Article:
“You put too much stock in rumors, paladin,” Kivian stated softly. “Trolls are worthy opponents, and are more similar to my own people than any Alliance race. I doubt they would commit such heinous acts, outside of their witch doctory.”

“Ha! Any race that condones such heathenistic practices deserves everything the heavens can throw at them,” Chorich spoke, sneering. “Besides, trolls cannot speak any of God’s languages. We couldn’t communicate with it even if we wanted to,” he said, waving the matter aside.

Rhoach’s mind had raced during the conversation. Should he betray the fact that he was, for all cultural intents and purposes, a non-troll? What would he gain by revealing this? What would he lose? “Lesson nine: when the darkness fails you, words must be your cloak of shadows,” Rhoach muttered quietly to himself, remembering. Also, during the small company’s debate, Rhoach’s ears had caught the faint sound of what sounded like… chanting? When the wind shifted, it seemed to fade. It had gone unnoticed by the arguing Alliance members, however.

Part 3

“…don’t know that it’s evil just because it’s a troll,” Marianne was saying, gesticulating with her staff. Chorich had obviously lost some of his holy conviction under the onslaught of the mage’s words. He now held his hammer at Rhoach as if he had forgotten why he had done so in the first place. Watching the two, Rhoach surmised that they were probably very close, a mated pair perhaps.

While the paladin and mage were trading words, the dwarf, Kerlack, had grown more and more impatient. His face had grown redder and redder, until finally he hoisted his axe and shouted, “By my beard! You humans are hopeless! I’m disposing of this little rat right now!”

The dwarf took a step toward Rhoach, who, desperately looking for something to buy time, shouted back in the common Alliance language, “I’m no rat, you gnomelicking midget!” He had learned some creative insults as a master thief’s apprentice.

The entire company widened their eyes in amazement and stared at him. The dwarf’s jaw nearly hit the ground as he held his axe aloft in midstrike. “It… speaks the Alliance language?” he asked nobody in particular.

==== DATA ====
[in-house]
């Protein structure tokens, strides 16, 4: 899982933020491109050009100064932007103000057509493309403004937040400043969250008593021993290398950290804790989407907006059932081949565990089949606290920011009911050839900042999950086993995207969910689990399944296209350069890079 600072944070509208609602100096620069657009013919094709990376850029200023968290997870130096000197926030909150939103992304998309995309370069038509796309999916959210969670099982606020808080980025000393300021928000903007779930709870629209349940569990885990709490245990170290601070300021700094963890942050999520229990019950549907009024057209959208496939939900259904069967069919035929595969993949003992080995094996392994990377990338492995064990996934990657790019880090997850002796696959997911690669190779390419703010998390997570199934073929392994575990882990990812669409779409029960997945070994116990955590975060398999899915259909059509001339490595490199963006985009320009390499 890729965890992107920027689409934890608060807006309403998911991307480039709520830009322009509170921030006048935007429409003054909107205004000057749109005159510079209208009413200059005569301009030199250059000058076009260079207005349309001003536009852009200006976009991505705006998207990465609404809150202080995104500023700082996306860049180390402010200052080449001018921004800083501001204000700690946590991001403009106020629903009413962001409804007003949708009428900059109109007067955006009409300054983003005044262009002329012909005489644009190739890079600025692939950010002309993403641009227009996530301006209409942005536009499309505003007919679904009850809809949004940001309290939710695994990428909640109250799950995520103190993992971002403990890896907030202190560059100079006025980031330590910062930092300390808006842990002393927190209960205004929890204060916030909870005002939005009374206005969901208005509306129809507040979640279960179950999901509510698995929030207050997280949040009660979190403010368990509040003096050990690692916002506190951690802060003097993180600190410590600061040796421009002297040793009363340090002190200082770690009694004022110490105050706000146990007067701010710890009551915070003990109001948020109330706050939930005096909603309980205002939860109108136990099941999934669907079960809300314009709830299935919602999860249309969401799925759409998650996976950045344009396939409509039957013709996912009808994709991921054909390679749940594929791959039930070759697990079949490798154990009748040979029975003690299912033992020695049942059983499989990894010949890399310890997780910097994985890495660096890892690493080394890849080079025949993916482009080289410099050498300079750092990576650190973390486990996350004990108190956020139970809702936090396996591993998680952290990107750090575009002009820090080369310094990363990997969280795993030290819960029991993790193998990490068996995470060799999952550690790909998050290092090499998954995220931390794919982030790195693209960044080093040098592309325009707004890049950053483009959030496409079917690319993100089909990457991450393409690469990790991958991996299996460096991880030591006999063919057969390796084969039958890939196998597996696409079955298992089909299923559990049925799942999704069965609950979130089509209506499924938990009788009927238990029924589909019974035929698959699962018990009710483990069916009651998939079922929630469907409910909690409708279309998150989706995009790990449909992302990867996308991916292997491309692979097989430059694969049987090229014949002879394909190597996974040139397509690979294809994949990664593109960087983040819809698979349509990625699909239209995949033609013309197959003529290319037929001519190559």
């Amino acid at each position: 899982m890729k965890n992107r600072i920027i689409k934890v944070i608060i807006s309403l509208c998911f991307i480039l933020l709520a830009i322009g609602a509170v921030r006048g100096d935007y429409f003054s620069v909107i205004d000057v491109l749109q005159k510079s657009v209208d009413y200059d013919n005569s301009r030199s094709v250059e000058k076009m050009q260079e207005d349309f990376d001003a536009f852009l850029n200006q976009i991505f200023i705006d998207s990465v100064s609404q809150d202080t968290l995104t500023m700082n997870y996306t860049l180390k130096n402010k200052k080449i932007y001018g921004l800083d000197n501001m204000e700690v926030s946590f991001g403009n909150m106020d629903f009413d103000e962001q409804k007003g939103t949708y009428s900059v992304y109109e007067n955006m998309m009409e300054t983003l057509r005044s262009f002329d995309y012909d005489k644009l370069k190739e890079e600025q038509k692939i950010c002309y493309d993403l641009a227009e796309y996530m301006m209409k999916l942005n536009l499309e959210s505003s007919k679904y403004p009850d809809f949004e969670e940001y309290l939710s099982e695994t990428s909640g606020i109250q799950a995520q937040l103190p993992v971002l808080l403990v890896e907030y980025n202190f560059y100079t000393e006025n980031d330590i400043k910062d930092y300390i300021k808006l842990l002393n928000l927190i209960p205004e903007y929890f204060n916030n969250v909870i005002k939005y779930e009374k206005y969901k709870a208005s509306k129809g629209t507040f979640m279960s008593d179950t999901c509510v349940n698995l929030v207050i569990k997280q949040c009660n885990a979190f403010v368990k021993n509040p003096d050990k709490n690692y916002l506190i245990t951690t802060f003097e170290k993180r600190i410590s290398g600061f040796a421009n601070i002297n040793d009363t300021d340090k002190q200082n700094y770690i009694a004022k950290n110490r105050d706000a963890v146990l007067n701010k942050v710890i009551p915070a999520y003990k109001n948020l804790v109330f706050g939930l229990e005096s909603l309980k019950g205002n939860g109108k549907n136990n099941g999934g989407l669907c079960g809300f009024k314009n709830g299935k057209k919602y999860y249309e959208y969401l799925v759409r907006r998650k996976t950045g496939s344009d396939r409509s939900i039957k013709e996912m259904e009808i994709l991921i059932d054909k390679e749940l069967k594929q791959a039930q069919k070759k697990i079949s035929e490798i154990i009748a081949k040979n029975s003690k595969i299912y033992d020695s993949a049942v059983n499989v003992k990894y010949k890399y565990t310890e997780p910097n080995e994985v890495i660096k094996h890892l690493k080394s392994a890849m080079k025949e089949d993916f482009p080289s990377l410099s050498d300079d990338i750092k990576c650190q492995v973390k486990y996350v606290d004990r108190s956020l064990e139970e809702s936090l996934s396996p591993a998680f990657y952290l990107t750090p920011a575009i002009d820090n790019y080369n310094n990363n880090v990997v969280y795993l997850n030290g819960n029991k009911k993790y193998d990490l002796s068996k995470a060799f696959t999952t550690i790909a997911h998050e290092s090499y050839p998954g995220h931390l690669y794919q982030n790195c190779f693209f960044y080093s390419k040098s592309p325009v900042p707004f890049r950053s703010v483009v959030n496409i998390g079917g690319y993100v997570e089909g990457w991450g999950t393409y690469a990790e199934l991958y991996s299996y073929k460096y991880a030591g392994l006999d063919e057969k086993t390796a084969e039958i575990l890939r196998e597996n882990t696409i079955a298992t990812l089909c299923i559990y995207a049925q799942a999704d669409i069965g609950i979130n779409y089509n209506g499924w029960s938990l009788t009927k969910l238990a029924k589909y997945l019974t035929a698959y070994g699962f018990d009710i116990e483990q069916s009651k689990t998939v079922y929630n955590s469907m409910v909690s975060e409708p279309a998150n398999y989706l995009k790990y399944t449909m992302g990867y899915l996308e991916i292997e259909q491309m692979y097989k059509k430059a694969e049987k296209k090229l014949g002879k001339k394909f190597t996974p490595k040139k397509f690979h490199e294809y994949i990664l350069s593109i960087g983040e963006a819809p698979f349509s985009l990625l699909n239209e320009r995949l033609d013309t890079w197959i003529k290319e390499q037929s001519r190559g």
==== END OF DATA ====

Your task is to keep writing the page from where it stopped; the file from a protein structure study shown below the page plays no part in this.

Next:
At that moment, the chanting in the woods that Rhoach had heard earlier returned suddenly with a vengeance. This time it was loud enough to make a small flock of crows take flight from some nearby trees, cawing raucously.

Time seemed to freeze as a confused, then angry expression crossed Kerlack’s face. Before he could say whatever was on his mind, however, a bolt of electricity streaked down from the strangely clear sky and ripped through the dwarf’s axe, which acted as a lightning rod. A blinding light and a boom of thunder knocked captive and captor alike to the ground.

Part 4

Kivian was the first to recover his wits. “Chorich?” he called.

“I’m here,” a groggy voice responded.

“Marianne?”

“I’m alright,” a voice near Chorich’s shakily reported.

“Kerlack?” Silence. Angry with himself for not being more alert, Kivian stood up warily in the tall prairie grass to peer over at the large scorch mark that used to be Kerlack. “A trap,” he snarled. “Where’s that little demon?”

Rhoach, during all this time, had lain prone after the explosion. He hadn’t seen a blast like that since Sharky had botched the job on the alchemist’s lab((again, a story for another time)). Upon hearing the elf’s snarling accusation, Rhoach had decided that it was time to disappear. He had the feeling that he’d be spitted on the nasty looking spear the infuriated elf now brandished before he got a chance to plead his innocence.

Before he could do anything, however, he heard a loud crashing of branches as an orc came hurtling out into the clearing, seeming to destroy a small part of the forest in the process. This was the first time Rhoach had ever seen an orc, and this one certainly seemed to live up to the fearsome rumors Rhoach had always heard about them. This one had many trappings about it, bearing numerous trophies and medals on its scant armor. It had an insignia on its right breast depicting a broken skull. The only thing more terrifying than its growling, gaping-mouthed countenance was the huge claymore that the rapidly approaching creature wielded in one hand as if it were a short sword.

Rhoach heard a rough voice with a strange accent calling from the forest, “Grulg! Waid ub!”

The heedless Grulg (for Grulg it was) did not stop his charge until he had reached Kivian, who had risen to meet the orc’s charge, gripping his spear and quickly assuming a defensive stance. His bow hung uselessly on his back; the orc’s mad dash had been too quick for him to even nock an arrow.

“It’s the Horde!” the night elf screamed as he raised his spear to parry Grulg’s incoming blade. When the blow landed, however, the elf’s spear did no good. Grulg brought the weapon crashing down with such viciousness and brute strength that it snapped the steel haft of the weapon without stopping, continuing its deadly arc until it had ripped the elf from shoulder to groin. Kivian fell with a slight sighing sound and lay still.